During a North Carolina postseparation support hearing, if the judge determines that the resources of the spouse seeking support are not adequate to meet his or her reasonable needs and the other spouse has the ability to pay, then the judge will find the spouse who needs financial assistance to be the dependent spouse and the spouse who has the ability to pay to be the supporting spouse. The judge will then make an award of postseparation support to the dependent spouse. In determining whether to award postseparation support and the amount of the postseparation support, the judge must also consider any acts of marital misconduct committed by the dependent spouse on or before the date of separation. If the judge considers marital misconduct by the dependent spouse, the judge must also consider acts of marital misconduct committed by the supporting spouse on or before the date of separation.
Once the court awards postseparation support, that award continues until a date specified in the postseparation support order or until the entry of a final order of alimony. The postseparation support award can be in the form of periodic payments, a lump sum payment, a transfer of personal property, possession of property, a security interest in real property, or a combination of these. Most often, postseparation support is ordered to be paid as monthly monetary payments.
The court procedure in North Carolina for an alimony hearing is similar to the hearing for postseparation support. The difference is that an alimony hearing is usually much longer and both parties can request sufficient time to present to the judge the evidence each feels is needed for the judge to make a fair decision. It is not unusual for an alimony hearing to last more than one day and to involve several witnesses, in addition to the two spouses. During a North Carolina alimony hearing, once the judge decides that one spouse is the dependent spouse and that the other spouse is the supporting spouse, the judge may award alimony to the dependent spouse. In deciding the amount of alimony to award, the duration of the award, and the manner of payment of the award, the judge has wide discretion, but must consider all relevant factors, specifically including:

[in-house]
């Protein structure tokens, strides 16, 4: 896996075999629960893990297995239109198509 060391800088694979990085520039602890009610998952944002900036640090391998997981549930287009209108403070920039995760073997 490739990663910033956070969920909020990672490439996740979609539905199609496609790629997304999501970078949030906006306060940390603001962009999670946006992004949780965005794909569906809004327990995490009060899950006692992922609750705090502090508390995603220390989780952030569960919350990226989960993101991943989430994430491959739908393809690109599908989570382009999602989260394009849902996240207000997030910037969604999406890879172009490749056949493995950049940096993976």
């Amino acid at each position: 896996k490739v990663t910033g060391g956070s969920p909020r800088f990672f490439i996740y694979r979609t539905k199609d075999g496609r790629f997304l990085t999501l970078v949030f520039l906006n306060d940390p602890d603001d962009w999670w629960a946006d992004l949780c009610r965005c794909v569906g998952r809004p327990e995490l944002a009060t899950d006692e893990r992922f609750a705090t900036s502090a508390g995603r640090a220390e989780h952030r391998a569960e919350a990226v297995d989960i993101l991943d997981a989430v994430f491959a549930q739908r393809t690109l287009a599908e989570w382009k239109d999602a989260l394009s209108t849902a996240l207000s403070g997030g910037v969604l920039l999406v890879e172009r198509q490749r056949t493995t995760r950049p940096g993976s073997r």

- The marital misconduct of either of the spouses;
- The relative earnings and earning capacities of the spouses;
- The ages and the physical, mental, and emotional conditions of the spouses;
- The amount and sources of earned and unearned income of both spouses, including but not limited to, earnings, dividends, and benefits such as medical, retirement, insurance, social security, or others;
- The duration of the marriage;
- The contribution by one spouse to the education, training, or increased earning power of the other spouse;
- The extent to which the earning power, expenses, or financial obligations of a spouse will be affected by reason of serving as the custodian of a minor child;
- The standard of living of the spouses established during the marriage;
- The relative education of the spouses and the time necessary to acquire sufficient education or training to enable the spouse seeking alimony to find employment to meet his or her reasonable economic needs;
- The relative assets and liabilities of the spouses and the relative debt service requirements of the spouses, including legal obligations of support;
- The property brought to the marriage by either spouse;
- The contribution of a spouse as homemaker;
- The relative needs of the spouses;
- The federal, State, and local tax ramifications of the alimony award;
- Any other factor relating to the economic circumstances of the parties that the court finds to be just and proper; and
- The fact that income received by either party was previously considered by the court in determining equitable distribution of the parties’ property.